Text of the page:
Nearly 200 Florida manatees filmed basking in shallow waters with dolphins

Video is unusual in that it captures species that don’t interact often in high numbers as manatee numbers are down

Manatees crowd together in Riviera Beach, Florida, on 5 February. The Florida fish and wildlife conservation commission estimates that only about 7,500 manatees exist in the wild in the south-eastern US.
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Hundreds of Florida manatees filmed basking alongside dolphins – video

Last modified on Mon 15 Feb 2021 15.34 EST

Almost 200 threatened Florida manatees have been filmed together basking in shallow waters off the state’s west coast, the remarkable drone footage also showing a pod of playful dolphins swimming through the group.

The images were shot last week near St Petersburg by See Through Canoe, an outdoors adventure company that frequently posts videos of encounters with Florida’s marine life on its social media channels.

The YouTube video of the manatees and dolphins at play is unusual in that it captures the species together in such high numbers. The Florida fish and wildlife conservation commission estimates that only about 7,500 manatees exist in the wild in the south-eastern US, up from only around 1,250 two decades ago but far short of historical highs. Hundreds die each year from watercraft strikes and disease.

“Dolphins and manatees don’t interact super often, mainly because manatees spend a lot of their time in fresher waters than you find dolphins,” said Mike Heithaus, dean of Florida International University College of Arts, Sciences and Education and professor of the university’s department of biological sciences.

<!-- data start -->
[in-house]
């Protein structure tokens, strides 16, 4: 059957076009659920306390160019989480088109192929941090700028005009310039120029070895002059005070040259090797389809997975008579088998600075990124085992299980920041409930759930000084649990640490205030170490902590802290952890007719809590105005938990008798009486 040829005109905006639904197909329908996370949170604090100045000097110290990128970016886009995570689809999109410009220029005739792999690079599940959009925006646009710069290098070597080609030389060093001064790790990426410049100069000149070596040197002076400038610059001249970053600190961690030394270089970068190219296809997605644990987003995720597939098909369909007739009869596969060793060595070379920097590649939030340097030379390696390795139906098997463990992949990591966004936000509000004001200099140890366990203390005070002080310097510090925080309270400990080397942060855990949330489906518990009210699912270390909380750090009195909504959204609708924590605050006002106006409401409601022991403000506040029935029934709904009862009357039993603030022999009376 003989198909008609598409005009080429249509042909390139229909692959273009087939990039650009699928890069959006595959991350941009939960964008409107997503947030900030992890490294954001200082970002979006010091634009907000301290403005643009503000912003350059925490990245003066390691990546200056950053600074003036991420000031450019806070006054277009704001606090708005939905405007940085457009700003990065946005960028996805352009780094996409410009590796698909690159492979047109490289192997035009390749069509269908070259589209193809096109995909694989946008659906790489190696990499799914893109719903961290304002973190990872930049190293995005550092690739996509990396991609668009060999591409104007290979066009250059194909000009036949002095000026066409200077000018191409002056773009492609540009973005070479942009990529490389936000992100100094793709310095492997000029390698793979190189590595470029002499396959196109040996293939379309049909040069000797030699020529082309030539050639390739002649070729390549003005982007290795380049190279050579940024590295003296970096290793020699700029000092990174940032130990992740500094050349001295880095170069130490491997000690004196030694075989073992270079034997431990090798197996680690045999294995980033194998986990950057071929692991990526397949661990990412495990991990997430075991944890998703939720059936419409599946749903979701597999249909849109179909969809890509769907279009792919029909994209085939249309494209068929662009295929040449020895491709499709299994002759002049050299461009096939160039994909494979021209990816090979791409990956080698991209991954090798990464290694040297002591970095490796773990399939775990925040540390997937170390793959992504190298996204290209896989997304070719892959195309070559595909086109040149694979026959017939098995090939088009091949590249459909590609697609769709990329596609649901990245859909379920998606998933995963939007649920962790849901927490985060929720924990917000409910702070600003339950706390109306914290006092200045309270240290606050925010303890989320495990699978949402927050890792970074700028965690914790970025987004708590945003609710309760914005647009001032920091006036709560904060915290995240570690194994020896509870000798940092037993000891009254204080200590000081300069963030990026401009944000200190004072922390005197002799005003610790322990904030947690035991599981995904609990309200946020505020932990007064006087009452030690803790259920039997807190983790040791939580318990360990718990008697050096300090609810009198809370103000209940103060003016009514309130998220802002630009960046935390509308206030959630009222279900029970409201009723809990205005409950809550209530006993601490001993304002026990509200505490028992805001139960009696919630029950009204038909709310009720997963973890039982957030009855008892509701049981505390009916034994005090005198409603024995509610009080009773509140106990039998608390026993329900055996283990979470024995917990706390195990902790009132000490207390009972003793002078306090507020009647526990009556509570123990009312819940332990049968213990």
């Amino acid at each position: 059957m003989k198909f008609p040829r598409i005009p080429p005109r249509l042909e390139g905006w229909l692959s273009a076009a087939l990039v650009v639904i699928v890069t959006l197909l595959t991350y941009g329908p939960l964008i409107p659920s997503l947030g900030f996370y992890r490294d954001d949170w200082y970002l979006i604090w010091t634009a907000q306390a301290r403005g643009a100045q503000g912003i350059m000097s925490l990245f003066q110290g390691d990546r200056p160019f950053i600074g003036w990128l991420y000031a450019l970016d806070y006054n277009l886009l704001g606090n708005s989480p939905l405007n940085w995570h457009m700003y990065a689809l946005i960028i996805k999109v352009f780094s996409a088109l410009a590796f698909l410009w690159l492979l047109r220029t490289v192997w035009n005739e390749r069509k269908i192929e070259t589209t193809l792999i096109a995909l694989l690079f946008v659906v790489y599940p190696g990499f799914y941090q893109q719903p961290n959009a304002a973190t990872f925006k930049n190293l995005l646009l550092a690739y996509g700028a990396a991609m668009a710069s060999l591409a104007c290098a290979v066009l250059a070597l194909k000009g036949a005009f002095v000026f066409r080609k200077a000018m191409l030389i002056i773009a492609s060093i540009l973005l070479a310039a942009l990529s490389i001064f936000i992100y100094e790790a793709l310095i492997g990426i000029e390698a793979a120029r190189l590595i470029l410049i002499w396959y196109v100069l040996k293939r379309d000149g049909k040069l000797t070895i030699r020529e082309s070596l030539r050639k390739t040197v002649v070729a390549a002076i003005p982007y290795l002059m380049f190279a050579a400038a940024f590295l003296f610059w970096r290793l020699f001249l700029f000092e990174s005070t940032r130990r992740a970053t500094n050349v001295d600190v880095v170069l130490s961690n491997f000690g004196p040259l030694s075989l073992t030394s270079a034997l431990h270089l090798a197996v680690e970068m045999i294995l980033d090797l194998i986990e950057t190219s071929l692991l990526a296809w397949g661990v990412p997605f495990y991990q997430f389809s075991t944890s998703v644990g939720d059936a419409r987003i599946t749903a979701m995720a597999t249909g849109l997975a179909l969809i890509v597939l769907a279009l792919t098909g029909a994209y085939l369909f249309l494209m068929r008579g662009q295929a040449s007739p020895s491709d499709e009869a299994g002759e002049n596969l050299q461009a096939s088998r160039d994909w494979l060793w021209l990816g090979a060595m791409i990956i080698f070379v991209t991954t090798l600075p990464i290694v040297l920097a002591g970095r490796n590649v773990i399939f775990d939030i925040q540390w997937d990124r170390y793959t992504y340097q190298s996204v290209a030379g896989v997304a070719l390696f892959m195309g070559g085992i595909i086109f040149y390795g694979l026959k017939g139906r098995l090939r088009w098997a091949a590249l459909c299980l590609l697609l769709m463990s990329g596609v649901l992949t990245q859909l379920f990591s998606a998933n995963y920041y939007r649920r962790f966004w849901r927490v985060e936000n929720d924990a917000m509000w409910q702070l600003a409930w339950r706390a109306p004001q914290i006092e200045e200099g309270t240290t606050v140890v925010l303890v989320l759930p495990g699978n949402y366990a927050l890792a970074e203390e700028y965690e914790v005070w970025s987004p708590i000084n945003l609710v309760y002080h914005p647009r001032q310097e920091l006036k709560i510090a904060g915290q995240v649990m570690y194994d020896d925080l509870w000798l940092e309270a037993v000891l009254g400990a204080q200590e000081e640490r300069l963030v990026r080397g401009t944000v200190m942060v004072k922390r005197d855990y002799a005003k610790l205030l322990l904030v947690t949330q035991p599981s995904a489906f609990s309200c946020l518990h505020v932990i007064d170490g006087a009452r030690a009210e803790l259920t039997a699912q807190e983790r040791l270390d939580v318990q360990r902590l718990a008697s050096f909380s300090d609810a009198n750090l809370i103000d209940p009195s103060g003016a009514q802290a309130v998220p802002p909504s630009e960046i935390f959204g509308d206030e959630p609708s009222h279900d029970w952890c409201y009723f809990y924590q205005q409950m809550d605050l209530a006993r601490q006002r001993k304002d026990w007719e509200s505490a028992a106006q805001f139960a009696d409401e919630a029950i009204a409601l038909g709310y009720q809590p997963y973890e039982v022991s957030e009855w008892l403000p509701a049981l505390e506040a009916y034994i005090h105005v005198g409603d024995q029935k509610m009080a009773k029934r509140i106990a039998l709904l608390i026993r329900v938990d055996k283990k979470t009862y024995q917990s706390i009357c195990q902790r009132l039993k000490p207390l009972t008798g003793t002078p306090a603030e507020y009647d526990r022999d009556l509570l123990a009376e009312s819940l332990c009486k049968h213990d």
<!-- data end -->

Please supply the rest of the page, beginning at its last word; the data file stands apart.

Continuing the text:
“There’s no particular reason they wouldn’t interact, but manatee numbers are down and that makes it less likely. The more unique part is to see that many manatees from a drone and it’s always cool to see dolphins swimming through them.

“If we are successful in rebuilding manatee populations to where they should be, we could see this more often. It’s a glimpse of what we could do with the oceans if we work really hard to restore them to what they used to be. The threats are still there and the population isn’t where it used to be.”

The video came to prominence in an article written by Annie Reneau, an associate editor of the website Upworthy, a website dedicated to “positive storytelling”.

“As human activity continues to impact the wellbeing and survival of creatures like the manatee, we can use videos like this as inspiration and incentive to implement more environmentally responsible habits,” Reneau said.